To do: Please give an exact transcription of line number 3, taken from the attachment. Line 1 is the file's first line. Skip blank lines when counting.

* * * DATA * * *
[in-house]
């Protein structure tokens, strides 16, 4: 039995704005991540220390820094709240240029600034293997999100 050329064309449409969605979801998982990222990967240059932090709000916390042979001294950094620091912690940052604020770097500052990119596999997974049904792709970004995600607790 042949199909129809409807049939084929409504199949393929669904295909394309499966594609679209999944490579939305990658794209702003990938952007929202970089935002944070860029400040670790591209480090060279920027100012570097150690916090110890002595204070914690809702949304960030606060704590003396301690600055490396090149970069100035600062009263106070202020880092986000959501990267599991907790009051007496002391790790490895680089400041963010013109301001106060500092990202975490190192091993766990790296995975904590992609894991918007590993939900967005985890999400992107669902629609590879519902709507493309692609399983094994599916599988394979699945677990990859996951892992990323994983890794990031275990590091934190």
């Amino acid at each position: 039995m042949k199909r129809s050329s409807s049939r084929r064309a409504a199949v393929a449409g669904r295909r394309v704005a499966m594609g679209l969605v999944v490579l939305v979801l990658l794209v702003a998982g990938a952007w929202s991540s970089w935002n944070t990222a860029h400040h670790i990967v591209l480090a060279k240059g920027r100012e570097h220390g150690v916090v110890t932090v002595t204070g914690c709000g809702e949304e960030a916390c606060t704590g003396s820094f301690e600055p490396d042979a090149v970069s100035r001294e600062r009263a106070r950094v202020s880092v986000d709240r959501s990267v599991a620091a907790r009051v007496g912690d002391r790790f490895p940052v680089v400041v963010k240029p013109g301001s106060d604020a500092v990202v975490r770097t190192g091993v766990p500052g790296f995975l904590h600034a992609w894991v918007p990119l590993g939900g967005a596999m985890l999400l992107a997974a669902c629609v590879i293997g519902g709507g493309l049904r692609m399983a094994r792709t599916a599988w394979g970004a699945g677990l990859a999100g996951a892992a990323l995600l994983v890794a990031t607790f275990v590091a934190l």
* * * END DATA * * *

């Amino acid at each position: 039995m042949k199909r129809s050329s409807s049939r084929r064309a409504a199949v393929a449409g669904r295909r394309v704005a499966m594609g679209l969605v999944v490579l939305v979801l990658l794209v702003a998982g990938a952007w929202s991540s970089w935002n944070t990222a860029h400040h670790i990967v591209l480090a060279k240059g920027r100012e570097h220390g150690v916090v110890t932090v002595t204070g914690c709000g809702e949304e960030a916390c606060t704590g003396s820094f301690e600055p490396d042979a090149v970069s100035r001294e600062r009263a106070r950094v202020s880092v986000d709240r959501s990267v599991a620091a907790r009051v007496g912690d002391r790790f490895p940052v680089v400041v963010k240029p013109g301001s106060d604020a500092v990202v975490r770097t190192g091993v766990p500052g790296f995975l904590h600034a992609w894991v918007p990119l590993g939900g967005a596999m985890l999400l992107a997974a669902c629609v590879i293997g519902g709507g493309l049904r692609m399983a094994r792709t599916a599988w394979g970004a699945g677990l990859a999100g996951a892992a990323l995600l994983v890794a990031t607790f275990v590091a934190l």